27 June 2012

writing: the physical environment

Over the years I've read a lot of articles about where writers physically write. Alice P. Sheldon had three different desks: one for her non-fiction, one for her SF fiction written under the name James Tiptree Jr., and one for everything else. Ernest Hemingway had a standing desk. Stephen King has a large room with a skylight. And so on.

I went deskless in 2008. At the time it was to save space in my apartment, but now I have another reason: due to an injury caused by a hit-and-run drunk-driver accident three years ago, my upper back can only take so many hours a day of holding my head up. I can make it through the day job all right, but I'm better off in a semi-sitting position once I get home. I'm writing this with my head and back propped up on some giant pillows I sewed, and the laptop on my lap (or what would be my lap if I were sitting upright). Here's a photo of my usual spot at home, with the computer added in to show the entire physical environment.

Sometimes I go to a café or the local library for a change of scene, but typically that's only on long weekends or vacation time.

One thing I don't do, and stopped doing as soon as I got my first laptop, is write longhand. I have report cards going back to Grade 3 proving my handwriting has always been terrible, and I'm tired of apologising for it — especially since I've been proficient at touch typing since I was thirteen. It's just as well now that I have the spine issues, because typing is one thing I can do quite comfortably in this position.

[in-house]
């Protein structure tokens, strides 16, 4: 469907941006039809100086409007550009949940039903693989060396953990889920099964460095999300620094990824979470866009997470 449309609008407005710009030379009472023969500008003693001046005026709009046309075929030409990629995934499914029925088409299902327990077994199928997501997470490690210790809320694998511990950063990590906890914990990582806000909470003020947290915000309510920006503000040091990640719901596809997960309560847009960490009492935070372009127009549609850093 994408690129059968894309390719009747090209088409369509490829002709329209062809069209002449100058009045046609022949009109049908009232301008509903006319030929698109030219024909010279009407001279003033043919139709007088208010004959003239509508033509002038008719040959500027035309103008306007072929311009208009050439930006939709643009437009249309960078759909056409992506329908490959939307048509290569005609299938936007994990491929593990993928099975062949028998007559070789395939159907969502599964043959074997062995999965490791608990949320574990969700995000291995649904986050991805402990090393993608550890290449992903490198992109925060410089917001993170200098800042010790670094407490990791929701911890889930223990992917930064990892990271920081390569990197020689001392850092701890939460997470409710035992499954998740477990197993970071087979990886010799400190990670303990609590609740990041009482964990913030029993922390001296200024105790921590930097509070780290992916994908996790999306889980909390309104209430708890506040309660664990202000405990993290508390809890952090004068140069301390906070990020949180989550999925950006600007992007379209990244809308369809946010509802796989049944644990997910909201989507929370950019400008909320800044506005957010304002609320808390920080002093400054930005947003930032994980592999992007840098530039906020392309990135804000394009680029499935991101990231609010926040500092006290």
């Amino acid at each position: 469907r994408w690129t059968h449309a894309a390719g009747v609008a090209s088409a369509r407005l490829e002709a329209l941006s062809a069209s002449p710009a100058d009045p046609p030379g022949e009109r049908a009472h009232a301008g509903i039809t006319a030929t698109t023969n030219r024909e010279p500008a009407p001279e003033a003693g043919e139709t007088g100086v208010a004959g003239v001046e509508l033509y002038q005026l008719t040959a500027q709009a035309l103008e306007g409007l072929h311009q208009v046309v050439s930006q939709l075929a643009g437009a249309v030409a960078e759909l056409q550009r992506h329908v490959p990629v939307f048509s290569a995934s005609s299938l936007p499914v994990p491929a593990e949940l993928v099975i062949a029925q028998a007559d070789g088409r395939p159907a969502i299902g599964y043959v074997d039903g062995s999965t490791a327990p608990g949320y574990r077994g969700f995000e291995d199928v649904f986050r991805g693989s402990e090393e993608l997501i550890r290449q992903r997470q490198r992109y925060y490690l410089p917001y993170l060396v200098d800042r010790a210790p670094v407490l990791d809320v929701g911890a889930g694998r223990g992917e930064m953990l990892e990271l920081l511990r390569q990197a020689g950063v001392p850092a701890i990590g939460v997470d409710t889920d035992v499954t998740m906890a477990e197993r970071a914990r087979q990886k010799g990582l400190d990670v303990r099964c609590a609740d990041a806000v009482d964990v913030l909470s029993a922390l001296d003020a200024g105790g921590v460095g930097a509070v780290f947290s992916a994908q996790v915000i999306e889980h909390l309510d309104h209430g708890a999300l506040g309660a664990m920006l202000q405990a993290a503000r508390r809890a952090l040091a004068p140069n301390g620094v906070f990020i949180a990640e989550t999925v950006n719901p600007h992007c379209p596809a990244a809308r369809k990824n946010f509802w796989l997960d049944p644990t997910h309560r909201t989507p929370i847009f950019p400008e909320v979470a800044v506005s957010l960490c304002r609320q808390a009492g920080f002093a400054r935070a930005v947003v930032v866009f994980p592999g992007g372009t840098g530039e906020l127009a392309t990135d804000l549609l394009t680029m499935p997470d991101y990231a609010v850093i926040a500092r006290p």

The one thing desks are wonderful for is spreading out lots of pieces of paper and marking them up. This activity certainly has its merits, but from what I've been reading in the blogspace, it seems like more and more people are doing their editing onscreen these days than previously. Tony Noland's posts about using yWriter are illuminating on the subject (although it sounds like he edits from printouts too). So was E.D. Johnson's recent Friday Flash .org post about writing on a mobile device.

Everyone needs to find their own writing space, of course. I'm just offering mine up as an example because I've read too many advice articles saying that writers need a special room (when I live alone?) or a special desk setup (in this apartment? not going to happen).

Stay comfortable.


  1. Due to a nerve imbalance in my hands, I can't write longhand for more than a few minutes without excruciating pain. And thanks to my neuromuscular syndrome, I'd never survive a standing desk. This chair and keyboard are godsends for any entertainment my words ever provide anyone.

  2. Ouch. Is it a specially-designed ergonomic chair, or did you have to hunt around for a design that just happened to suit you?


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